The Viewing Room: At least there weren't vampires
Movie columnist Hannah Bedenkop on the infinitely un-exciting ‘Beautiful Creatures'
Published Feb. 21, 2013
Paranormal teen romance is a real genre now. I’m serious. Bookstores have entire sections devoted to it. I’ve seen it with my own two eyes, and it makes me want to weep with bitterness. What is it about high school-age werewolves and vampires and yetis inexplicably falling in love with each other that has our generation in such a tizzy? Is there a reason authors try to resonate with the young adult audience by using the supernatural as their go-to shtick?
“Beautiful Creatures” is the latest installment in the saga of America’s obsession with paranormal teen romance. The movie was adapted from a series of novels by Kami Garcia and Margaret Stohl, and I’ve been told the series isn't half bad. But the movie is so spectacularly unimpressive, I’m having a hard time remembering anything about it. And I just saw it three days ago.
The movie’s protagonists are average human Ethan Wate (Alden Ehrenreich) and powerful witch Lena Duchannes (Alice Englert), who is the mysterious niece of town patriarch/pariah Macon Ravenwood (Jeremy Irons). And since there’s not much else to do in the fictional town of Gatlin, S.C., Ethan and Lena fall in love. It takes like two seconds for them to go completely mad for each other, so they’re probably fated lovers or something.
Alas, their love cannot be. It normally can’t in a paranormal teen romance. This time around it’s because Lena is approaching her sixteenth birthday, the day on which her witchy powers will be claimed for either the light or the dark. And her family is cursed to be dark. And Ethan’s presence complicates things for some reason.
The rest of the film consists of Emmy Rossum chewing scenery playing Lena’s dark witch cousin Ridley, and Jeremy Irons inexplicably switching accents in the middle of a scene, presumably just to see if anyone would notice. There’s also a surprising lack of actual magic for a movie about witches.
There are quite a few very seasoned and well-respected actors in this movie, but none of them seem to be putting in any kind of effort. Ehrenreich, who plays Ethan – bless him, he tries so hard – is perhaps the most valuable player, with Rossum coming in at a close second. Viola Davis and Emma Thompson didn’t bother doing much with their supporting roles, and they looked about as bored as I felt. Relative newcomer Alice Englert didn’t make too much of an impression, and the chemistry between the two leads was palpable — but just barely.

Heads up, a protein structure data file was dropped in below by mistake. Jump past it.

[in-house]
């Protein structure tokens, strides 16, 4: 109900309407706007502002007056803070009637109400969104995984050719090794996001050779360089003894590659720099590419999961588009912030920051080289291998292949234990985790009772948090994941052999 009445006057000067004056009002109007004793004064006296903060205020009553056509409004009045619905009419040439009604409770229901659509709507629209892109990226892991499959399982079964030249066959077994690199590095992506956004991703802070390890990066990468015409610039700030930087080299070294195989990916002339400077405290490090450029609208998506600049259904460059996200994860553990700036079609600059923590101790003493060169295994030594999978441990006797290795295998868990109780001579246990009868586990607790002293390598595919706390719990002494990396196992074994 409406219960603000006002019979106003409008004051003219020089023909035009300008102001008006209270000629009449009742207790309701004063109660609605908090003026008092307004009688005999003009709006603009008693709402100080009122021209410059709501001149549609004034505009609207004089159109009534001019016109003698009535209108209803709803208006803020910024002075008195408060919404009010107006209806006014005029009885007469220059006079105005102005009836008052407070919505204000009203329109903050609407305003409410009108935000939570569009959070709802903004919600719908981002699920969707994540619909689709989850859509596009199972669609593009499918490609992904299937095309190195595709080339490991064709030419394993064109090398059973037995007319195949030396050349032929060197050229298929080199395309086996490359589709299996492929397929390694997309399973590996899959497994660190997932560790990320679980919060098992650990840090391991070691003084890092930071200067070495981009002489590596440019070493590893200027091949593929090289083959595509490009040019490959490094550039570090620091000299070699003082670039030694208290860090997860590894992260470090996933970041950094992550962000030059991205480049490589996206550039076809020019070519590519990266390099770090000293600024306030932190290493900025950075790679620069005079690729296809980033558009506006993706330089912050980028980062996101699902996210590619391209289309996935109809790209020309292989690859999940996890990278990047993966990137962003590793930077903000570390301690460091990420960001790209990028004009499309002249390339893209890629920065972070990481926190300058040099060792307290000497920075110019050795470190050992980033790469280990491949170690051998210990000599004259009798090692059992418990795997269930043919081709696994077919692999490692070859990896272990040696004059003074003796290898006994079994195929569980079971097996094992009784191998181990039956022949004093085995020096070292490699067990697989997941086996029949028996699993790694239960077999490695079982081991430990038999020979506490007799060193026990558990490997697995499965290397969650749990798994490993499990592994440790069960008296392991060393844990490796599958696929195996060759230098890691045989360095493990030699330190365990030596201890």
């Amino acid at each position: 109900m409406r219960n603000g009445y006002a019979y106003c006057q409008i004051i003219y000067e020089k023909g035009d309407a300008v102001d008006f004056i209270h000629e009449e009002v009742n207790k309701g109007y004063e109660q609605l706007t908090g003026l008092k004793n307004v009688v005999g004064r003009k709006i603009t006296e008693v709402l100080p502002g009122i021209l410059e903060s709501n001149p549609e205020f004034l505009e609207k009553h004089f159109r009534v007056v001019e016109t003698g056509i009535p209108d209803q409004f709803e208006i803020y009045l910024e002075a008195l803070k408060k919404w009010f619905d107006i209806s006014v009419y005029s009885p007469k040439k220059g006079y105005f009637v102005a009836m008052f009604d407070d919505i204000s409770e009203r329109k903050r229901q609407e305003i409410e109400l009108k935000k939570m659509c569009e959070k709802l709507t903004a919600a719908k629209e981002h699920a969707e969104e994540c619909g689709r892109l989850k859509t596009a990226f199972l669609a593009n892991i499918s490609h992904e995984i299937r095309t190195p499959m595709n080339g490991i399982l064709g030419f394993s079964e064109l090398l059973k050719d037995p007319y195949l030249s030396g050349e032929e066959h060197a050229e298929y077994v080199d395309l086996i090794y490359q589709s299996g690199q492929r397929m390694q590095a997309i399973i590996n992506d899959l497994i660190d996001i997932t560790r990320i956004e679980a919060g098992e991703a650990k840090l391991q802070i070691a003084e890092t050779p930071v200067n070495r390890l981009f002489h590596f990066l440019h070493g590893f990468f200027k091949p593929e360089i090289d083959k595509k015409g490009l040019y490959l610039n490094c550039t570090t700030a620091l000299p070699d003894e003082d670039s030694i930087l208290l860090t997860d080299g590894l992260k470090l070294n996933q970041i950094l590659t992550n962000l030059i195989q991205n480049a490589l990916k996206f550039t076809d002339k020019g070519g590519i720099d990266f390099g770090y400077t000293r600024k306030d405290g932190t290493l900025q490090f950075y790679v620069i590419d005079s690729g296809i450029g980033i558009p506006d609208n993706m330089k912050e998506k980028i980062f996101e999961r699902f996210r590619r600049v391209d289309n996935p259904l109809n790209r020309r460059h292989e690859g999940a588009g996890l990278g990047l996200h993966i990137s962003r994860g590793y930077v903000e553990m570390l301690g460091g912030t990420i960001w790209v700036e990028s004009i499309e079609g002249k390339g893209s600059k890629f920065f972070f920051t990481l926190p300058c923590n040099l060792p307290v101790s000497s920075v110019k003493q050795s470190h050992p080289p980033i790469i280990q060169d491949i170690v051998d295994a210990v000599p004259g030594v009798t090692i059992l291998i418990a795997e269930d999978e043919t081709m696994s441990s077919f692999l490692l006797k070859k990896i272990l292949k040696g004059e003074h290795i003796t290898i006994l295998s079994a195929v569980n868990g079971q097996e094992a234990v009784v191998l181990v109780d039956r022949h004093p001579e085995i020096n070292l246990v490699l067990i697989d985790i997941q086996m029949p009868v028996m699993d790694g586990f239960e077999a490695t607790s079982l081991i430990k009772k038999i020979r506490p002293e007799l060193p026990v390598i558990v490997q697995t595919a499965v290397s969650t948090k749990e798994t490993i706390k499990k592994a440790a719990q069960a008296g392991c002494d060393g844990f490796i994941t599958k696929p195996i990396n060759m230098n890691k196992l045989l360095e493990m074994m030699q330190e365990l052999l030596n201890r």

The special effects were laughably bad in places, and the score was so blah it actually took away from what little the narrative had going for it. I didn’t really have a problem with the dialogue, but the overarching story had absolutely no flow. The entire film feels incredibly disjointed, like a series of vignettes instead of one ongoing story.
Basically, “Beautiful Creatures” felt less like a real movie and more like a half-hearted attempt at kick-starting a franchise. It was somewhat formulaic, and there just wasn’t enough intrigue or emotion present to merit a second viewing, much less a sequel.
Now I don’t actively hate “Beautiful Creatures” for being a ridiculous and misogynistic attempt at romance, which is more than I can say for other franchises that might fall under the classification of paranormal teen romance. Lena proves that she still has a personality when she’s away from Ethan, and Ethan doesn’t try to control Lena under the pretense of love.
So while I appreciate the attempts at showing genuine feeling, it just didn’t work out so well. I know the people behind the movie had hoped it would be the next big thing, but I don’t see that happening. There’s really nothing new to see here, and it’s not made well enough for its triteness to be forgotten.
I’m going to give “Beautiful Creatures” two and a half spell books out of five. It was better written and better acted than your average paranormal teen romance, but it was nothing special by any means.blog comments powered by Disqus